We describe two patients with Fontan palliation who underwent a novel transvenous approach to ICD placement. The approach uses a transvenous bipolar lead placed in a coronary sinus branch for ventricular sensing, and a defibrillation lead placed in the right atrium for atrial sensing and ventricular defibrillation.
Conclusion
Transvenous ICD implantation is possible in some patients with an atriopulmonary Fontan. This approach avoids a redo sternotomy for epicardial leads and excludes the need for lead placement in the systemic circulation.

© 2021 Wiley Periodicals LLC.

J Cardiovasc Electrophysiol: 18 Oct 2021; epub ahead of print
Padanilam MS, Ahmed AS, Clark BA, Mozes JI, Steinberg LA
J Cardiovasc Electrophysiol: 18 Oct 2021; epub ahead of print | PMID: 34664746
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Abstract

Ventricular arrhythmia ablation in the presence of mechanical valve utilization and complications of catheter ablation for ventricular arrhythmia in patients with mechanical prosthetic valves.

Rozen G, Elbaz-Greener G, Andria N, Heist EK, ... Amir O, Marai I
Background
Catheter ablation (CA) for ventricular arrhythmias (VAs) is increasingly utilized in recent years. We aimed to investigate the nationwide trends in utilization and procedural complications of CA for VAs in patients with mechanical valve (MV) prosthesis.
Methods
We drew data from the US National Inpatient Sample database to identify cases of VA ablations, including premature ventricular contraction and ventricular tachycardia, in patients with MVs, between 2003 and 2015. Sociodemographic and clinical data were collected and the incidence of catheter ablation complications, mortality, and length of stay were analyzed. We compared the outcomes to a propensity-matched cohort of patients without prior valve surgery.
Results
The study population included a weighted total of 647 CA cases in patients with prior MVs. The annual number of ablations almost doubled, from 34 ablations on average during the \"early years\" (2003-2008) to 64 on average during the \"late years\" (2009-2015) of the study (p = .001). Length of stay at the hospital did not differ significantly between patients with MVs and 649 matched patients without prior MVs (5.4 ± 0.4, 4.7 ± 0.3 days, respectively, p = .12). The data revealed a trend toward a higher incidence of complications (12.6% vs. 7.5% respectively, p = .14) and mortality (3.7% vs. 0.7%, respectively, p = .087) among patients with MVs compared to the matched control group, not reaching statistical significance.
Conclusion
The data show increased utilization of VA ablations in patients with MVs and a trend toward a higher incidence of in-hospital mortality and complications compared to the propensity-matched control group without MVs.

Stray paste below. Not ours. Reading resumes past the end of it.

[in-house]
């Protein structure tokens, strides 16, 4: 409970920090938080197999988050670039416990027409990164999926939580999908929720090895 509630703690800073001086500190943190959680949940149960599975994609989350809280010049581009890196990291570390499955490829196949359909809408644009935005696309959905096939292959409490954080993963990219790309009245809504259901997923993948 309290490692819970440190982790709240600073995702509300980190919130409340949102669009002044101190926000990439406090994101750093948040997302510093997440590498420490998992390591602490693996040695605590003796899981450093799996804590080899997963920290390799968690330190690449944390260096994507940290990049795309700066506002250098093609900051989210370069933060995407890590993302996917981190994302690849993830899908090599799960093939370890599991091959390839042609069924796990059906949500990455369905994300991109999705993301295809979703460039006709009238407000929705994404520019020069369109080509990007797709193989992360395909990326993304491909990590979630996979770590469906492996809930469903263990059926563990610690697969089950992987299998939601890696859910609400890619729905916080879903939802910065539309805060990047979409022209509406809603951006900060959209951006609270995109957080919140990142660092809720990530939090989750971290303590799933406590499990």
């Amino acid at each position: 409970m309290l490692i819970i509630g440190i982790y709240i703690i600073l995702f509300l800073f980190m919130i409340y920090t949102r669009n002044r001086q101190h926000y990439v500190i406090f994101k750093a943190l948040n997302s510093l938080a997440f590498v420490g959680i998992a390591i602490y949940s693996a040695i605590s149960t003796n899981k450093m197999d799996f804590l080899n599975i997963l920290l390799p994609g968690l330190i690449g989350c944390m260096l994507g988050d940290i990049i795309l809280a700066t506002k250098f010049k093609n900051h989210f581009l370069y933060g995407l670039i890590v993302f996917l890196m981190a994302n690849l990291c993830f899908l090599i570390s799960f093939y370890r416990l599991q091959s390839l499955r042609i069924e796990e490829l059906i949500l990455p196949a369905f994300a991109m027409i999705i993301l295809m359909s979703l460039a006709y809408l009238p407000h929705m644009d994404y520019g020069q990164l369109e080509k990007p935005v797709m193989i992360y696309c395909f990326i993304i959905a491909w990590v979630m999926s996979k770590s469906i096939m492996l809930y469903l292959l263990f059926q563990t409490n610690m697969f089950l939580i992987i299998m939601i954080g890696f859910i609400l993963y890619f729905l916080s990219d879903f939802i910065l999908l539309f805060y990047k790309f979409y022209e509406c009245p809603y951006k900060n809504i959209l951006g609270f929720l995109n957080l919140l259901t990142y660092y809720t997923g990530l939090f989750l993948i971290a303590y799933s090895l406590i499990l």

© 2021 Wiley Periodicals LLC.

J Cardiovasc Electrophysiol: 18 Oct 2021; epub ahead of print
Rozen G, Elbaz-Greener G, Andria N, Heist EK, ... Amir O, Marai I
J Cardiovasc Electrophysiol: 18 Oct 2021; epub ahead of print | PMID: 34664743
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Abstract

Cardioversion of recent-onset atrial fibrillation using intravenous antiarrhythmics: A European perspective.

Lévy S
Pharmacological cardioversion using intravenous antiarrhythmic agents is commonly indicated in symptomatic patients with recent-onset atrial fibrillation (AF). Except in hemodynamically unstable patients who require emergency direct current electrical cardioversion, for the majority of hemodynamically stable patients, pharmacological cardioversion represents a valid option and requires the clinician to be familiar with the properties and use of antiarrhythmic agents. The main characteristics of selected intravenous antiarrhythmic agents for conversion of recent-onset AF, the reported success rates, and possible adverse events are discussed. Among intravenous antiarrhythmics, flecainide, propafenone, amiodarone, sotalol, dofetilide, ibutilide, and vernakalant are commonly used. Antazoline, an old antihistaminic agent with antiarrhythmic properties was also reported to give encouraging results in Poland. Intravenous flecainide and propafenone are the only Class I agents still recommended by recent guidelines. Intravenous new Class III agents as dofetilide and ibutilide have high and rapid efficacy in converting AF to sinus rhythm but require strict surveillance with electrocardiogram (ECG) monitoring during and after intravenous administration because of the potential risk of QT prolongation and Torsades de Pointes, which can be prevented and properly managed. Vernakalant, a partial atrial selective was shown to have a high success rate and to be safe in real-life use.